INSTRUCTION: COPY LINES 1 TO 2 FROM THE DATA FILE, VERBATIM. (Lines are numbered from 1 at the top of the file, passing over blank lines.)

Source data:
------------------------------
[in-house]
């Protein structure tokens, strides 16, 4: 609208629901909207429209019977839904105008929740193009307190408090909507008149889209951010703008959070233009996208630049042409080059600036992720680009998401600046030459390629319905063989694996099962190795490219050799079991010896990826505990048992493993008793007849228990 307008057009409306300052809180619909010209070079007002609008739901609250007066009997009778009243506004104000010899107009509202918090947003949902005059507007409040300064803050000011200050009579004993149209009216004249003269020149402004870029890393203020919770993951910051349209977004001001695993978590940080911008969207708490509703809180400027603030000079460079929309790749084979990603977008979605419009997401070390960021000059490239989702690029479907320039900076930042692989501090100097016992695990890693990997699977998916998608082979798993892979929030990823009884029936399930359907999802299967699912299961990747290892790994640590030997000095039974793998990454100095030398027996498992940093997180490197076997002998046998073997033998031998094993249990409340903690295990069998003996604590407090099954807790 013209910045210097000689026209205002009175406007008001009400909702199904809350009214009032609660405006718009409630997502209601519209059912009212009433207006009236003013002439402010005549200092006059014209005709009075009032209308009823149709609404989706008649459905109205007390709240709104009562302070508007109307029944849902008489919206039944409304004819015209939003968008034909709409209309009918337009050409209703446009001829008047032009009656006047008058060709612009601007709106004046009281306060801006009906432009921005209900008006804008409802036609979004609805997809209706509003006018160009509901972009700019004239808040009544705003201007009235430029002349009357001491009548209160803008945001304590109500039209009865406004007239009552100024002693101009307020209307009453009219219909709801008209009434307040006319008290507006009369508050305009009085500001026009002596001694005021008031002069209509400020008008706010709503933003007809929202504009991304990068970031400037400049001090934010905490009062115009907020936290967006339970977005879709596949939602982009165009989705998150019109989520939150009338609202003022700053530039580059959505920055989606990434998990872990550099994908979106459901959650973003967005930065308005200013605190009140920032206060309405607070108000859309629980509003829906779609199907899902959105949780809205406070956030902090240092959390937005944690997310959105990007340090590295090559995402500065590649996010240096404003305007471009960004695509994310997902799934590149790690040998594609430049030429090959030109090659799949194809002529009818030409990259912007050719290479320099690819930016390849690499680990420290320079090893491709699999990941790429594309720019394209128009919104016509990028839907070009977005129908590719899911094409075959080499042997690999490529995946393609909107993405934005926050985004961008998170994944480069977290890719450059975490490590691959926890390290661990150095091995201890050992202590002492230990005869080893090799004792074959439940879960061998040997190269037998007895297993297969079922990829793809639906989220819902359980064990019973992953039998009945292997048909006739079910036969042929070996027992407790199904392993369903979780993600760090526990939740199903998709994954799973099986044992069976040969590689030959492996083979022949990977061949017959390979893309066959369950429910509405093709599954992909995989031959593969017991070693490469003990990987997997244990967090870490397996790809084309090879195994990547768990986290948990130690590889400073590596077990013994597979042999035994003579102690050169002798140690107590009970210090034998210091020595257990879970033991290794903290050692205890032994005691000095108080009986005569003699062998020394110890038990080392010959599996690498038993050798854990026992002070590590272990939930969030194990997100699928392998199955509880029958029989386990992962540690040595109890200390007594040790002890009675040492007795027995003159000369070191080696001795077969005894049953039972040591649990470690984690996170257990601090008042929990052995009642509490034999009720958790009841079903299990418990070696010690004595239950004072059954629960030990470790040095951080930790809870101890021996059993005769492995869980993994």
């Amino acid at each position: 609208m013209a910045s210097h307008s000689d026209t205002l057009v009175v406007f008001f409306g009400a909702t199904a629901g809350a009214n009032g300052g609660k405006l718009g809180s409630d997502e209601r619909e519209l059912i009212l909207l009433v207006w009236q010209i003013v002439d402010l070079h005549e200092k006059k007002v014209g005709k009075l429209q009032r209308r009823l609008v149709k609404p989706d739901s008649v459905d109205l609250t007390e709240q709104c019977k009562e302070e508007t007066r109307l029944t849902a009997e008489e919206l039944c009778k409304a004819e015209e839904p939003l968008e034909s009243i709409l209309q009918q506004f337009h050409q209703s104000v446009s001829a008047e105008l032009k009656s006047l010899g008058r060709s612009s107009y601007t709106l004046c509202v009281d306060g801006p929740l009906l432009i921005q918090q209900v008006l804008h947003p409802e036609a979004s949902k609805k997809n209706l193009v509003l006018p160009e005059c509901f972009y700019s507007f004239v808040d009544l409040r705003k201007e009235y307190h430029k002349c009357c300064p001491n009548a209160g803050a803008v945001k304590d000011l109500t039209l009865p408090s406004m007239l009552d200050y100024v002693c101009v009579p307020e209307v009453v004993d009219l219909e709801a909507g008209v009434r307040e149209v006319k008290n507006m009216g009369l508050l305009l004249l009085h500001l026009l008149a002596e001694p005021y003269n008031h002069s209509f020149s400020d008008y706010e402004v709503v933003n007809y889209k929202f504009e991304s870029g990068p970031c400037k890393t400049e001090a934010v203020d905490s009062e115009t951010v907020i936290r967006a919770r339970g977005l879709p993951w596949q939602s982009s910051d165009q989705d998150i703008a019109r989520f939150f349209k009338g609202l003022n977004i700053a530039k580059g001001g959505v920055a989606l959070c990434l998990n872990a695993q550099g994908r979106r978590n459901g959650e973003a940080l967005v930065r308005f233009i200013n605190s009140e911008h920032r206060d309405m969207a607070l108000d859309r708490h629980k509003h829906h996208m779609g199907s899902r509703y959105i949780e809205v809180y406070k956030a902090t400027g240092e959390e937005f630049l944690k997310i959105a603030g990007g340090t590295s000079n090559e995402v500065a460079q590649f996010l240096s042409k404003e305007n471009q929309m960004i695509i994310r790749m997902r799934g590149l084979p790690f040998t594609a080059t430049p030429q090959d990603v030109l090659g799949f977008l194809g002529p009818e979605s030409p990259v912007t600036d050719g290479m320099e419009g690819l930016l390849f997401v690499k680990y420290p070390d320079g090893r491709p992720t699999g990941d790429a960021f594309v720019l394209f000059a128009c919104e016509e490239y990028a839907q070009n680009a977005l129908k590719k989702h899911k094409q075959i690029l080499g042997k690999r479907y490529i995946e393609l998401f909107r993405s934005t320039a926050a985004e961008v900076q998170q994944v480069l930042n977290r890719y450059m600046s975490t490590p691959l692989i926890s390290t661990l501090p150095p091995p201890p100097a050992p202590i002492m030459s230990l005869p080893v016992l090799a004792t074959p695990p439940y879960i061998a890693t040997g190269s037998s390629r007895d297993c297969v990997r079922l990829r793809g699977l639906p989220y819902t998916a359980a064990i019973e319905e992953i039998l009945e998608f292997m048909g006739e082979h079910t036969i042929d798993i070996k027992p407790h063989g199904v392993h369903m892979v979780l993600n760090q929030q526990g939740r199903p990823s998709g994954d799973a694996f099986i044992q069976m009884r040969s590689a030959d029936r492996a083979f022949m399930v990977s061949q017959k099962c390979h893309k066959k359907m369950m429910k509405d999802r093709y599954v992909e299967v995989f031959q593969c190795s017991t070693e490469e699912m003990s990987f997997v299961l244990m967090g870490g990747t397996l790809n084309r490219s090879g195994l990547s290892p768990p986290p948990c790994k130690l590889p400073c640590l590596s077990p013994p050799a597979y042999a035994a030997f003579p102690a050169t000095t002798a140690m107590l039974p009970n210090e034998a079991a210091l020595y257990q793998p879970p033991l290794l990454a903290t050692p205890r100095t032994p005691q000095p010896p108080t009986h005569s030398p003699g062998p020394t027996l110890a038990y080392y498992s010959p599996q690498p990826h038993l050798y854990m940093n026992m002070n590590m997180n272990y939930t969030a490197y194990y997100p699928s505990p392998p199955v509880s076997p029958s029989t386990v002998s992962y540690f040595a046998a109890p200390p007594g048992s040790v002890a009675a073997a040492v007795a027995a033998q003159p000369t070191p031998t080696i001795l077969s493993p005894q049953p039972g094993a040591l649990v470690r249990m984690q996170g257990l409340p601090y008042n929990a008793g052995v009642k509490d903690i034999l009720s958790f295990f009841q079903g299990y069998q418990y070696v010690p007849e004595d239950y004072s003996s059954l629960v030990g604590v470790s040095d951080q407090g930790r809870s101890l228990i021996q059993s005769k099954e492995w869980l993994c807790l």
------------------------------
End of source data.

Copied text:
[in-house]
């Protein structure tokens, strides 16, 4: 609208629901909207429209019977839904105008929740193009307190408090909507008149889209951010703008959070233009996208630049042409080059600036992720680009998401600046030459390629319905063989694996099962190795490219050799079991010896990826505990048992493993008793007849228990 307008057009409306300052809180619909010209070079007002609008739901609250007066009997009778009243506004104000010899107009509202918090947003949902005059507007409040300064803050000011200050009579004993149209009216004249003269020149402004870029890393203020919770993951910051349209977004001001695993978590940080911008969207708490509703809180400027603030000079460079929309790749084979990603977008979605419009997401070390960021000059490239989702690029479907320039900076930042692989501090100097016992695990890693990997699977998916998608082979798993892979929030990823009884029936399930359907999802299967699912299961990747290892790994640590030997000095039974793998990454100095030398027996498992940093997180490197076997002998046998073997033998031998094993249990409340903690295990069998003996604590407090099954807790 013209910045210097000689026209205002009175406007008001009400909702199904809350009214009032609660405006718009409630997502209601519209059912009212009433207006009236003013002439402010005549200092006059014209005709009075009032209308009823149709609404989706008649459905109205007390709240709104009562302070508007109307029944849902008489919206039944409304004819015209939003968008034909709409209309009918337009050409209703446009001829008047032009009656006047008058060709612009601007709106004046009281306060801006009906432009921005209900008006804008409802036609979004609805997809209706509003006018160009509901972009700019004239808040009544705003201007009235430029002349009357001491009548209160803008945001304590109500039209009865406004007239009552100024002693101009307020209307009453009219219909709801008209009434307040006319008290507006009369508050305009009085500001026009002596001694005021008031002069209509400020008008706010709503933003007809929202504009991304990068970031400037400049001090934010905490009062115009907020936290967006339970977005879709596949939602982009165009989705998150019109989520939150009338609202003022700053530039580059959505920055989606990434998990872990550099994908979106459901959650973003967005930065308005200013605190009140920032206060309405607070108000859309629980509003829906779609199907899902959105949780809205406070956030902090240092959390937005944690997310959105990007340090590295090559995402500065590649996010240096404003305007471009960004695509994310997902799934590149790690040998594609430049030429090959030109090659799949194809002529009818030409990259912007050719290479320099690819930016390849690499680990420290320079090893491709699999990941790429594309720019394209128009919104016509990028839907070009977005129908590719899911094409075959080499042997690999490529995946393609909107993405934005926050985004961008998170994944480069977290890719450059975490490590691959926890390290661990150095091995201890050992202590002492230990005869080893090799004792074959439940879960061998040997190269037998007895297993297969079922990829793809639906989220819902359980064990019973992953039998009945292997048909006739079910036969042929070996027992407790199904392993369903979780993600760090526990939740199903998709994954799973099986044992069976040969590689030959492996083979022949990977061949017959390979893309066959369950429910509405093709599954992909995989031959593969017991070693490469003990990987997997244990967090870490397996790809084309090879195994990547768990986290948990130690590889400073590596077990013994597979042999035994003579102690050169002798140690107590009970210090034998210091020595257990879970033991290794903290050692205890032994005691000095108080009986005569003699062998020394110890038990080392010959599996690498038993050798854990026992002070590590272990939930969030194990997100699928392998199955509880029958029989386990992962540690040595109890200390007594040790002890009675040492007795027995003159000369070191080696001795077969005894049953039972040591649990470690984690996170257990601090008042929990052995009642509490034999009720958790009841079903299990418990070696010690004595239950004072059954629960030990470790040095951080930790809870101890021996059993005769492995869980993994």